Vivian told us that he prepares about 3 different blends for a cuvee before he arrives at the final “recipe”. ¬†Sometimes, final adjustments are made to the blend just before a wine is bottled.

Being a vigneron is a highly skilled job AND it requires many different skills: growing the grapes, turning them into drinkable wine, blending the wine, and finally selling the wine!  Before this tasting, I had no idea of just how the blending of a wine works Рnow I know just how much work and skill is involved, and I hope you, also, have learned a lot about all of the work, skills and abilities that are necessary to create a wonderful wine.!

Thank you to Baptiste and Vivien for this great experience!

After all the excitement of the blending, we tasted some of the winning wines, which Baptiste had selected for us from the¬†Virtuoses competition. ¬†I stopped taking notes after the first wine, which was cuvee bois jolie from Chateau Coujan in Murviel-les-Beziers. ¬†This was my favourite wine in that selection, wonderfully round, with a lovely “nose” of honey and pear (not literally, only notes of !! ūüôā ) and a great taste! ¬†Of the reds, my favourite was Domaine Cathala’s cuvee A.

With the exceptions of the three wines used in the blending, you can buy all other wines mentioned in this article at the Maison des Vins or via their on-line shop.

After a late lunch (the session took longer than planned Рno complaints though!) I went on to visit the cooperative winery in Saint-Chinian and then to Domaine La Madura.  More about this in a future post perhaps.

Drink responsibly!

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International Women‚Äôs Rights Day ‚Äď 8th March 2018

This post was kindly written by Suzanne, a friend and neighbour in Saint-Chinian. ¬†She’s a member of an association called WIC, short for Women’s International Club. ¬†The association is very active and brings people of all nationalities together. ¬†A big THANK YOU to Suzanne for sharing this visit!!


This year, WIC (Women‚Äôs International Club) chose to visit a rather special vineyard to celebrate Women. The vineyard is special in that it is run solely by a woman ‚Äď Lidewij – at Terre des Dames, just outside Murviel-les-B√©ziers – a beautifully situated spot.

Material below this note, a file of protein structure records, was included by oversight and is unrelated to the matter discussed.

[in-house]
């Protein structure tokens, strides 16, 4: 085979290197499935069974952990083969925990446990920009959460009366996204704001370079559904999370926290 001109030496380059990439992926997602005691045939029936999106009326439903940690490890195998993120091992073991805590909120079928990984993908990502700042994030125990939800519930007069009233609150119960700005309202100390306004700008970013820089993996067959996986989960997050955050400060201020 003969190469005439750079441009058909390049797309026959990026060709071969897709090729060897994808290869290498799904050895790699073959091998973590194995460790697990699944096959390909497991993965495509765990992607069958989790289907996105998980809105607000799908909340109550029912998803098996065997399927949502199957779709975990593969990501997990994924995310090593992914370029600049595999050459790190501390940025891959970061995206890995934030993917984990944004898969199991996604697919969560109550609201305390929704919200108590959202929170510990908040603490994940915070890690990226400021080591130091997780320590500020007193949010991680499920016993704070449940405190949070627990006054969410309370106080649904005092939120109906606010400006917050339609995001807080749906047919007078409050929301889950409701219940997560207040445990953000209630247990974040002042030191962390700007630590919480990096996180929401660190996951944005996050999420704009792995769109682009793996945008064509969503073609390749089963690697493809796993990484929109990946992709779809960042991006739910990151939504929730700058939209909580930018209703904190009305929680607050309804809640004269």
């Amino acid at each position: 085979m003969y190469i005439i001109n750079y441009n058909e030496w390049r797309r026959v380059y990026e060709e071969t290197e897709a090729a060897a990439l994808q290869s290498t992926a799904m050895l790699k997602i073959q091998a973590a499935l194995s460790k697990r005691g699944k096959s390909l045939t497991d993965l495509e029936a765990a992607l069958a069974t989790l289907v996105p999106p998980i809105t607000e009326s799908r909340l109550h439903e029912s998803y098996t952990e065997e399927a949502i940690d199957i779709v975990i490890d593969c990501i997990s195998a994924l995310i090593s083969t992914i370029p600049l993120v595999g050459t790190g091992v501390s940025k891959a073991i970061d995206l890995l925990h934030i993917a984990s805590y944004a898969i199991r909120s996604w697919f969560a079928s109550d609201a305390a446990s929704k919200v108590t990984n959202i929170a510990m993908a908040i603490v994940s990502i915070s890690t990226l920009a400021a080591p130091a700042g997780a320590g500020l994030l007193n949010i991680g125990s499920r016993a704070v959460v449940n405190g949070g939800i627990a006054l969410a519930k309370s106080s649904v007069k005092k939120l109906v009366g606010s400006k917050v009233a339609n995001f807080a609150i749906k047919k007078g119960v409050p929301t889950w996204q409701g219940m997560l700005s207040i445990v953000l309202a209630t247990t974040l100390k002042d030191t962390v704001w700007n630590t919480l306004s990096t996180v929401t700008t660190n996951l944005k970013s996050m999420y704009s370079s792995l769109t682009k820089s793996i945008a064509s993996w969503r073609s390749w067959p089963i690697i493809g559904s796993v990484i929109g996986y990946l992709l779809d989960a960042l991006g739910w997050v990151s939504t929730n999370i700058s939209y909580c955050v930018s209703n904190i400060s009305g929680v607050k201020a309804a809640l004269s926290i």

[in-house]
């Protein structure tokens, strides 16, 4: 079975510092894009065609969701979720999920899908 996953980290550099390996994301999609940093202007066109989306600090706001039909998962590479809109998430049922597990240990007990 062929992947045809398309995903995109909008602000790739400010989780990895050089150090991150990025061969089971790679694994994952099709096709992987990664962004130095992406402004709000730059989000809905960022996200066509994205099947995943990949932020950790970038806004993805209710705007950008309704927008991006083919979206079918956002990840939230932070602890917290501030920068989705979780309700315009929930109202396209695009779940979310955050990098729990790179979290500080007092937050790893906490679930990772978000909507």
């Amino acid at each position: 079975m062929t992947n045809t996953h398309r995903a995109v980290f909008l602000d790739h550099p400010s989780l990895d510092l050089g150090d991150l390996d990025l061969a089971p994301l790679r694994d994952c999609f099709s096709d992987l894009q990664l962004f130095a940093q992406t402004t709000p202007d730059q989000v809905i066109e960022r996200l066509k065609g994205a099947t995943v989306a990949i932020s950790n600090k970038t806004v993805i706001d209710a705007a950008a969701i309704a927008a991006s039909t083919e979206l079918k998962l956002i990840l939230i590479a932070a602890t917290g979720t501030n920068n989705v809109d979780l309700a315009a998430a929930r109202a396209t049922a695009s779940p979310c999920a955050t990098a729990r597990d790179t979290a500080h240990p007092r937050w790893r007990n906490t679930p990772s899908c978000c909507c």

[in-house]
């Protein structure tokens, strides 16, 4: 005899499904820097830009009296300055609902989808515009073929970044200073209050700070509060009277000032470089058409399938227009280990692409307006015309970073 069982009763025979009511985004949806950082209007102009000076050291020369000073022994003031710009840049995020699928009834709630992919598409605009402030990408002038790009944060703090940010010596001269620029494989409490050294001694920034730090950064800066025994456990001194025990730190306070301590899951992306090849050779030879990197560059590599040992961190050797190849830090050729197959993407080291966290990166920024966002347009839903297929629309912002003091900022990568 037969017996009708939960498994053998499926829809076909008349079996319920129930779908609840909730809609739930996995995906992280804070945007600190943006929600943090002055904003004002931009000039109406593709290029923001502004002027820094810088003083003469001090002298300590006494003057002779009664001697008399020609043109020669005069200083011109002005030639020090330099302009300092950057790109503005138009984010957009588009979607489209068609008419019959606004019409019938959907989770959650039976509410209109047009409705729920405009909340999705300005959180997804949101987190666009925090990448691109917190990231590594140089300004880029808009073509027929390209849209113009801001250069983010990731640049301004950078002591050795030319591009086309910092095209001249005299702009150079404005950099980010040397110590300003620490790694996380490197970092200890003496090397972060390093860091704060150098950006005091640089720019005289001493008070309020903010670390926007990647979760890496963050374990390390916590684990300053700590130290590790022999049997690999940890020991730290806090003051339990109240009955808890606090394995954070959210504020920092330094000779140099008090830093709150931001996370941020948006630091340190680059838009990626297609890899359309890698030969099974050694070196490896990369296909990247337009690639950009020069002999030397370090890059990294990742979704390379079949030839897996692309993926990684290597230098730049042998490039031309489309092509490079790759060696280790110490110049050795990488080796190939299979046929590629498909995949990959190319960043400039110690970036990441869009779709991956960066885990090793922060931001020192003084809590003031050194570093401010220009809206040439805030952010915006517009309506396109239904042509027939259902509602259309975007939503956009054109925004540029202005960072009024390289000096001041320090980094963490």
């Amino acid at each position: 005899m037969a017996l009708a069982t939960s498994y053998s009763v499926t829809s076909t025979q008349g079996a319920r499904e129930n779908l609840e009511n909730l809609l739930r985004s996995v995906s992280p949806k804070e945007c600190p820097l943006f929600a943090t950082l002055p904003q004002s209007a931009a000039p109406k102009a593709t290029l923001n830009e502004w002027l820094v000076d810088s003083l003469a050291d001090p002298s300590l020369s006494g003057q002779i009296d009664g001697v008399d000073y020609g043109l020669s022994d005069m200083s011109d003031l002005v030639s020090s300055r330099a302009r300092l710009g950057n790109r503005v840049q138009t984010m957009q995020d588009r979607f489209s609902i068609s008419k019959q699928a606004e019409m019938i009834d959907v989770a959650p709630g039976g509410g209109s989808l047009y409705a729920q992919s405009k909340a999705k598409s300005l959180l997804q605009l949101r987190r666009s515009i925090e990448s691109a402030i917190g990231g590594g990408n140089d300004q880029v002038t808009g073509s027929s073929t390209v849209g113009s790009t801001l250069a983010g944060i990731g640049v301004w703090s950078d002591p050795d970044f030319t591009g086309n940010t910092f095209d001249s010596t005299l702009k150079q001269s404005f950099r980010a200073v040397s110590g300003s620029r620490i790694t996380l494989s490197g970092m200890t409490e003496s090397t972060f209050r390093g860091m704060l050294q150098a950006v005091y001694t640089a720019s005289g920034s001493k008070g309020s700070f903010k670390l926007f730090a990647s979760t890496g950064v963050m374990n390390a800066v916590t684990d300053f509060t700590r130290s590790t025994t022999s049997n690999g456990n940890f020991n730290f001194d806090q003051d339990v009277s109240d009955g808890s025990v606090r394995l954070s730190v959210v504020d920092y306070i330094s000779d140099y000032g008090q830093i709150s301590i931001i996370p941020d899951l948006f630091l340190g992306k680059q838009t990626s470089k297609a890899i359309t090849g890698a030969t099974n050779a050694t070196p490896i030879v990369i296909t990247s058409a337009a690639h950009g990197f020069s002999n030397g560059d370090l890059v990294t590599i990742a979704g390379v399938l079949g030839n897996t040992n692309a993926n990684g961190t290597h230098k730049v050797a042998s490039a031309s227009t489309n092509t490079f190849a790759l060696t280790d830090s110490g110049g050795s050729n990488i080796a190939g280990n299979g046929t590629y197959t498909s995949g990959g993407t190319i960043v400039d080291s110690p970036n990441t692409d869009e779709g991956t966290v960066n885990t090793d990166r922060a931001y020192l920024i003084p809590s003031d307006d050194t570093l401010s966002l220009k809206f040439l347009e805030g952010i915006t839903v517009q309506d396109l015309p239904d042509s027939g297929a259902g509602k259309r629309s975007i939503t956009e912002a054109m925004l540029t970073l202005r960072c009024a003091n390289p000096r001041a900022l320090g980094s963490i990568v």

The tour was interesting: after explaining the ups and downs of her adventures in launching herself in this new life, Lidewij took us for a walk amongst the fields of vines, showing us how bio-culture can regulate itself.

The lay-out of the vineyards in the Languedoc region is quite particular in that we have small fields of vines surrounded by hedges and trees, in contrast to other regions such as Bordeaux where the fields are immense. These trees and bushes create nesting places for all sorts of fauna, which have various effects on the fields: the birds eat some of the harmful insects. The quality of the soil is checked, amongst others, by counting the amount of a certain kind of spider per square meter. Due to the presence of the hedges, the spiders accumulate there and then are spread out over the fields by the wind.

The almond trees were coming to the end of their flowering season, but still carried some of last year’s fruit:

Lidewij pointed out the various species of grape that she grows. Unfortunately at this time of year, we couldn’t really appreciate this, what with all the plants being bare and waiting for their spring foliage.

Lidewij also explained how she tried to balance out yield and quality – a complicated equation, as it is almost impossible to obtain both at the same time. A certain type of pruning will increase the yield, whereas another way of pruning will improve quality.

The tour ended with a visit of the storage area and a tasting of a few very interesting wines, red and white.

If you fancy a very enjoyable afternoon, you can contact Lidewij Van Wilgen on mas.desdames@orange.fr. She speaks extremely good English and French, as well as Dutch.

Here is some more information about¬†Lidewij’s wines:

 

 

 

 

 

 

 

 

A perfect match

Here’s to the start of another year – let’s hope that there will be more peace and less hate in the world!

What better way to start a new year, than with a post about wine-tasting! ¬†Before Christmas, a friend asked if I would like to join her at a tutored wine tasting with food pairing¬†– she had won two places for it in a prize draw! ¬†“Of course, with pleasure”, I said without much hesitation. ¬†The event was organised by the Herault Department in collaboration¬†with the¬†Maison des Vins de Saint-Chinian, the official showroom for Saint-Chinian wines. ¬†The Herault Department organised a series of these events¬†between September and January, in order to make the wines and foods of the region better known.

The tasting in Saint-Chinian was presided over by Thierry Boyer, a professional sommelier, who regularly hosts wine tastings in the area.  The food which was to go with the wine was prepared by Frederic Revilla of the restaurant Le Faitout in Berlou.  Here is the menu:

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The evening started in the shop on the ground floor of the Maison des Vins, with a glass of white wine, whilst everyone signed in.  The wine was called Schisteil and came from the Cave Cooperative in Berlou.  It was perfect as an aperitif, a nice fruity wine, without too much acidity.